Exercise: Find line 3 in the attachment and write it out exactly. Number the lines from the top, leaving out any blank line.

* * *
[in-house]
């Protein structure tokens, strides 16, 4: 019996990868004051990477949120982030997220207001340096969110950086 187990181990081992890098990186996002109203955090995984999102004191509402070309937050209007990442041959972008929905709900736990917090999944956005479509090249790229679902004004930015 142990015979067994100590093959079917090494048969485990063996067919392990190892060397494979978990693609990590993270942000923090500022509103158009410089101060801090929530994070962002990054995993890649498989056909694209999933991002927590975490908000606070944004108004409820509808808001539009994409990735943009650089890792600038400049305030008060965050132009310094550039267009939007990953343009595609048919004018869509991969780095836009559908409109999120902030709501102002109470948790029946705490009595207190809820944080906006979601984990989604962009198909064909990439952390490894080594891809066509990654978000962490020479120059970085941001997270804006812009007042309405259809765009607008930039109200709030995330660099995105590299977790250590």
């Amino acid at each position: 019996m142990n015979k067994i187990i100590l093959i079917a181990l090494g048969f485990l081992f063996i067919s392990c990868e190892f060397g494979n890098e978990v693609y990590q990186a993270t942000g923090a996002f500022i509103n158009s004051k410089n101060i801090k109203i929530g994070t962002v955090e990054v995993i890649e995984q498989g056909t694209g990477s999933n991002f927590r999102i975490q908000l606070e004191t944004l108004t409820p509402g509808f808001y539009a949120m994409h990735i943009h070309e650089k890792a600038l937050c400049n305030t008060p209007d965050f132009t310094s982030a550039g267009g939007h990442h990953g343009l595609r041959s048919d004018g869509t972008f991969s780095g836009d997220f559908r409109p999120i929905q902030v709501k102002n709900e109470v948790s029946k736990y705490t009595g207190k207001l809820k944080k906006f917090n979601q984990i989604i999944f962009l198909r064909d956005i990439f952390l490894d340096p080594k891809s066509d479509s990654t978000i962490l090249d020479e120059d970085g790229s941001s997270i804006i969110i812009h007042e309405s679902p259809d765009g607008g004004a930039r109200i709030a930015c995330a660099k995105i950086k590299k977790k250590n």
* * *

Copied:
């Amino acid at each position: 019996m142990n015979k067994i187990i100590l093959i079917a181990l090494g048969f485990l081992f063996i067919s392990c990868e190892f060397g494979n890098e978990v693609y990590q990186a993270t942000g923090a996002f500022i509103n158009s004051k410089n101060i801090k109203i929530g994070t962002v955090e990054v995993i890649e995984q498989g056909t694209g990477s999933n991002f927590r999102i975490q908000l606070e004191t944004l108004t409820p509402g509808f808001y539009a949120m994409h990735i943009h070309e650089k890792a600038l937050c400049n305030t008060p209007d965050f132009t310094s982030a550039g267009g939007h990442h990953g343009l595609r041959s048919d004018g869509t972008f991969s780095g836009d997220f559908r409109p999120i929905q902030v709501k102002n709900e109470v948790s029946k736990y705490t009595g207190k207001l809820k944080k906006f917090n979601q984990i989604i999944f962009l198909r064909d956005i990439f952390l490894d340096p080594k891809s066509d479509s990654t978000i962490l090249d020479e120059d970085g790229s941001s997270i804006i969110i812009h007042e309405s679902p259809d765009g607008g004004a930039r109200i709030a930015c995330a660099k995105i950086k590299k977790k250590n």